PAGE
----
Rafael Fonseca, MD: One of the most interesting and pressing questions we have in myeloma right now is whether patients who have smoldering multiple myeloma should receive therapy. As of now, the standard has been that patients should only be observed. As time has gone by, we really are analyzing the statement and seeing if there’s a subgroup of patients that would require therapy. Effectively, this was changed in 2014, where the International Myeloma Working Group changed the criteria. The thought process was very logical. If you’re going to progress within the next 2 years, why wait until a patient develops a complication? So there were 3 new criteria added for what would be considered multiple myeloma in need of therapy. That was patients who had a very elevated free light chain, 2 or more abnormalities on an MRI [magnetic resonance imaging], which effectively we all take the PET [positron emission tomography] scan as evidence for that, or extreme plasmacytosis.
At last year’s ASH [American Society of Hematology annual meeting], in 2017, Dr C. Ola Landgren, MD, PhD, made a provocative statement which really stuck with me, saying that probably smoldering is going to disappear. And I have to say that I agree with that. I think there’s some smoldering patients that will have maybe 15% plasma cells. Whereas there’s smoldering patients who have either evolving disease or high-risk markers, or markers of cell proliferation, and I think more and more we’ll consider patients who are requiring therapy. So we have a large number of clinical trials that are exploring therapy for smoldering disease, but as of now the standard remains observation.
When I was in training people used to think of smoldering as, “Oh it’s smoldering, it can’t progress sometimes for many years,” almost like a pat on the back to a patient. We really should question that. For the average smoldering patient, based on some of the very elegant data that we have from the Mayo Clinic in Rochester, they have a 65% risk of progression at 10 years. So if you’re age 55, there’s a high likelihood you’re going to be dealing with myeloma therapy, and if that is the case, we want to intervene before there are fractures or renal failure or anything like that.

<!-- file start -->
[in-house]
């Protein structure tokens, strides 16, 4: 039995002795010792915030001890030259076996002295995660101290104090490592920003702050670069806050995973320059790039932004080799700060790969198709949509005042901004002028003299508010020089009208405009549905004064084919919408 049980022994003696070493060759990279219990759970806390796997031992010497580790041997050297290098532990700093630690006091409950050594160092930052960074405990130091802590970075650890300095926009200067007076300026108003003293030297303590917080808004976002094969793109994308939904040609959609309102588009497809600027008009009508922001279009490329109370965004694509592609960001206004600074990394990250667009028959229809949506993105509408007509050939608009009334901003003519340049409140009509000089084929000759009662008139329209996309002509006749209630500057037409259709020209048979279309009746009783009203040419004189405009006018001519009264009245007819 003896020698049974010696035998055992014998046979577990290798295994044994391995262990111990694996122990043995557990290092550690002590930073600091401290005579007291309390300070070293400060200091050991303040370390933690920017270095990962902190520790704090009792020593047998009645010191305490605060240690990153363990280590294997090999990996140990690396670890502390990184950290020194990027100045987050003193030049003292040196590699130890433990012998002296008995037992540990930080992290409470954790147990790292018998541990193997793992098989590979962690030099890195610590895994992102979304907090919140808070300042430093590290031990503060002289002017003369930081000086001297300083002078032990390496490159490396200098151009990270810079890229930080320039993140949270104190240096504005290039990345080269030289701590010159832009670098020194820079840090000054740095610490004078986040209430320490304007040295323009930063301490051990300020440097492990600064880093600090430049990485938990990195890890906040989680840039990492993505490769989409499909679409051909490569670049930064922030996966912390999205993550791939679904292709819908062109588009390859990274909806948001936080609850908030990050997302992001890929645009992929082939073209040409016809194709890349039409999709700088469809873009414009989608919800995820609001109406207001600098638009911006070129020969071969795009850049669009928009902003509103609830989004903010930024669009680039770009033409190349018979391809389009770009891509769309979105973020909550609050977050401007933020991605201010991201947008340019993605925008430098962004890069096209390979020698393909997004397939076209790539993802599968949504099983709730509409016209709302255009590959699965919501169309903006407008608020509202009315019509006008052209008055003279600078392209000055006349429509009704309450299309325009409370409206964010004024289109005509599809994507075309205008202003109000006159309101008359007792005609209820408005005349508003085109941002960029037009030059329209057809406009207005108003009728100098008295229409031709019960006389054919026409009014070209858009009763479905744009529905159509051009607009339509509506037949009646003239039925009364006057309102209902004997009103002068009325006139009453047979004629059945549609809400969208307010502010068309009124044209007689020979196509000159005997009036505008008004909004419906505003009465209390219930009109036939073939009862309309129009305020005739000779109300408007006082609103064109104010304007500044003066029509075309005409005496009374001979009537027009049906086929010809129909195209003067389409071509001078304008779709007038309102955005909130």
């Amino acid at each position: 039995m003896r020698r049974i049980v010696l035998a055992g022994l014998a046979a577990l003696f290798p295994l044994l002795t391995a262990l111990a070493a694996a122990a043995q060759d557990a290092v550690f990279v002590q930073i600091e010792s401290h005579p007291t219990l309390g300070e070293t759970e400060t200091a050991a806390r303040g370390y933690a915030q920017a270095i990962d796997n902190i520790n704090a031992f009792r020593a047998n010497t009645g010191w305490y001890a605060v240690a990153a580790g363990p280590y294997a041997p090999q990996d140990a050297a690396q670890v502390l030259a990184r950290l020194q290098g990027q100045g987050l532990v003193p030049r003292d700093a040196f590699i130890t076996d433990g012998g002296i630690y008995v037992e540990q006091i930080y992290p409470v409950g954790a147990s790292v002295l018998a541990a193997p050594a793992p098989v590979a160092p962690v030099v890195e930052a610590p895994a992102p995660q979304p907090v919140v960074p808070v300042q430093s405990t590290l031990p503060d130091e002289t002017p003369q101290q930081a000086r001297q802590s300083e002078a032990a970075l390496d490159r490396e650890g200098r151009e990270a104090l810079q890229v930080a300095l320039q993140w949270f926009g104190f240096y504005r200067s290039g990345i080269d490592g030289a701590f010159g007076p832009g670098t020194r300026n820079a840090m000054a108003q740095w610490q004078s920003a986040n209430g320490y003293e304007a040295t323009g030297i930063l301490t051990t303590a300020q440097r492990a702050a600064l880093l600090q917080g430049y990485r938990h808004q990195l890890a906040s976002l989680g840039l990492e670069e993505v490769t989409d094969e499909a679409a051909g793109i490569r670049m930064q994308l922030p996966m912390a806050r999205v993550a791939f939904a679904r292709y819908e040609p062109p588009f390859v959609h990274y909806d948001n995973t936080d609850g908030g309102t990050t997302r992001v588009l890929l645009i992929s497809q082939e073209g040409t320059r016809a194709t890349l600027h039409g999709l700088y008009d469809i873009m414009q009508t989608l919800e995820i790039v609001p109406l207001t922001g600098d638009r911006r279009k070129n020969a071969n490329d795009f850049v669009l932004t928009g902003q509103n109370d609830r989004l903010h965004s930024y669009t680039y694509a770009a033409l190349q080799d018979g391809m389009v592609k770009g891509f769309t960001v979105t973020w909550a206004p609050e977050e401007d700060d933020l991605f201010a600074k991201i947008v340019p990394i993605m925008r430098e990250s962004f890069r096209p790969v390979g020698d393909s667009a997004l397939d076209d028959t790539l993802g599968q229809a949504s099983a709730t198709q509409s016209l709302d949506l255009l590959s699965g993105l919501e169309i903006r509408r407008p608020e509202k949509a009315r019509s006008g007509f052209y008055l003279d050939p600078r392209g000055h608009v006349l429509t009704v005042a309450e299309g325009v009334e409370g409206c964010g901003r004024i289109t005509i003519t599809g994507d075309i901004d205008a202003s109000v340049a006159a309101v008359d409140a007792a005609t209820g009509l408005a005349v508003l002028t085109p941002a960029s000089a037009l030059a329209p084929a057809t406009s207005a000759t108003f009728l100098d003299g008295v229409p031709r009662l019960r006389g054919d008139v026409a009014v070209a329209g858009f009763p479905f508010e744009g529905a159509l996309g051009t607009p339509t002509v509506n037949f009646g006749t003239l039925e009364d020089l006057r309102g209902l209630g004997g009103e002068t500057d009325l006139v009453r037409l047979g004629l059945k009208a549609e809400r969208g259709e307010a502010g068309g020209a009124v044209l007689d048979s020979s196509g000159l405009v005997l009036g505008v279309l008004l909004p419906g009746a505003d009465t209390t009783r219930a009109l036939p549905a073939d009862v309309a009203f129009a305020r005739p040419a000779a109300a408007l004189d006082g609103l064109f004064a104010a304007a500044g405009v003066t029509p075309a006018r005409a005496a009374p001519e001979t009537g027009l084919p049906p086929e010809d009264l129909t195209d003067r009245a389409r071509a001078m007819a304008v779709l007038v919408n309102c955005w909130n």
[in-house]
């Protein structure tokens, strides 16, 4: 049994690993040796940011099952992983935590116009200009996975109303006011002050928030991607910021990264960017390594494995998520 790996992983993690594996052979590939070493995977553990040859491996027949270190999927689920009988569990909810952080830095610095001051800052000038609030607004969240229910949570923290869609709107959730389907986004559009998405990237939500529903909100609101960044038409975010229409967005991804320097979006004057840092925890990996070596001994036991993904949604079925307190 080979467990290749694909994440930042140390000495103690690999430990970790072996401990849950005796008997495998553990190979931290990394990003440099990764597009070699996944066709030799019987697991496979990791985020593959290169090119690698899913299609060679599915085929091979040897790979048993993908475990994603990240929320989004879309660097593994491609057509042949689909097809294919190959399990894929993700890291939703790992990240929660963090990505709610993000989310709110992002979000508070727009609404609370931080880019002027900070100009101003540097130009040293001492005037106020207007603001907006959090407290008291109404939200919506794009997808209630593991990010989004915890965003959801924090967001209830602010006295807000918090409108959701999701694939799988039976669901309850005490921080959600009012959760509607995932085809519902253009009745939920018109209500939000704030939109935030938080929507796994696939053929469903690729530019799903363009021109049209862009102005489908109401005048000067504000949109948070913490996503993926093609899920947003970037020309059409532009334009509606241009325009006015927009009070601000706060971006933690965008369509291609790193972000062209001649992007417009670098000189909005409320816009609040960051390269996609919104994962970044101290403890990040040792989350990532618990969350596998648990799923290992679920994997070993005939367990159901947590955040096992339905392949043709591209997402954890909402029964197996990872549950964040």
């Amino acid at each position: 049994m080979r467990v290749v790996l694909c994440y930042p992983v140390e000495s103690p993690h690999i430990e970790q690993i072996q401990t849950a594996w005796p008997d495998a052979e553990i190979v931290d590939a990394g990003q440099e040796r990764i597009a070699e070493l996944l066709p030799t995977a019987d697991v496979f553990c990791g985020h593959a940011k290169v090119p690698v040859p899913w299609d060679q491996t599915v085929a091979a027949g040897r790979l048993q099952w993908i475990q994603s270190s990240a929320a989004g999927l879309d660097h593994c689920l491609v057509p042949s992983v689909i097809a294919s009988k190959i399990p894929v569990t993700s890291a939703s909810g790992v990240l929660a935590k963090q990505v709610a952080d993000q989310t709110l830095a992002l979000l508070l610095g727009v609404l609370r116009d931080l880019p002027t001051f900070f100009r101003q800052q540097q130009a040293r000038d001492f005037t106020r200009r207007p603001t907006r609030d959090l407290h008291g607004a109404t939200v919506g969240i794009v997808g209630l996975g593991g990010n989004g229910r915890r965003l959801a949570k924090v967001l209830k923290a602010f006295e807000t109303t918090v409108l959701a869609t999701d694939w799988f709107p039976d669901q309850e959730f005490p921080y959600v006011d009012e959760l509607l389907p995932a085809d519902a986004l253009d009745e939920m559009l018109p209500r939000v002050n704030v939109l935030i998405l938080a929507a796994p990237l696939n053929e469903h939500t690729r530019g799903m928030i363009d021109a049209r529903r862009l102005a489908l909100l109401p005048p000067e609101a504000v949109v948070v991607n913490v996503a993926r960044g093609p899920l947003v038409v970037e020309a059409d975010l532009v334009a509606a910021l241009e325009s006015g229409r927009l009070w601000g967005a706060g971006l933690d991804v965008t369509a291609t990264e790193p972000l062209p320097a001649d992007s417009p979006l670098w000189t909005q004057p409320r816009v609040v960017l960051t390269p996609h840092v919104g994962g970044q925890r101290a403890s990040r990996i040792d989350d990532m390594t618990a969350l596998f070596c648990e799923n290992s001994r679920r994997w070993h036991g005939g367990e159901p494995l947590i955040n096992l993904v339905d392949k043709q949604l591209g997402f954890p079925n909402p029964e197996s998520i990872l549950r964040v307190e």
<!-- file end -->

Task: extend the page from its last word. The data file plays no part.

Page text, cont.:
Kenneth C. Anderson, MD: Right now, smoldering multiple myeloma patients do not receive systemic therapy outside of a clinical protocol. It turns out in myeloma, since we have these effective agents—the immunomodulatory drugs, proteasome inhibitors, an HDAC [histone deacetylase] inhibitor, and monoclonal antibodies—they’re effective and don’t have a lot of adverse effects, that we have now changed the definitions of who has active myeloma. To be more clear, patients in the past were only treated when they developed complications of the disease—high blood calcium, kidney problems, anemia, or bone disease. But nowadays, even in the absence of those clinical sequelae, we treat patients who have more than 60% bone marrow plasma cells, a higher kappa/lambda ratio of 100-fold or greater, or who have bone lesions on sensitive imaging.
Those patients now are treated. So the patients who have smoldering multiple myeloma traditionally are not treated. However, in that group of what is now smoldering myeloma, if they have more than 20% plasma cells, if they have a kappa/lambda ratio of 20-fold abnormal or greater and still don’t have the calcium, kidney, anemia, and bone disease, they are at high risk to transform or to progress to myeloma. So those patients are treated on protocol.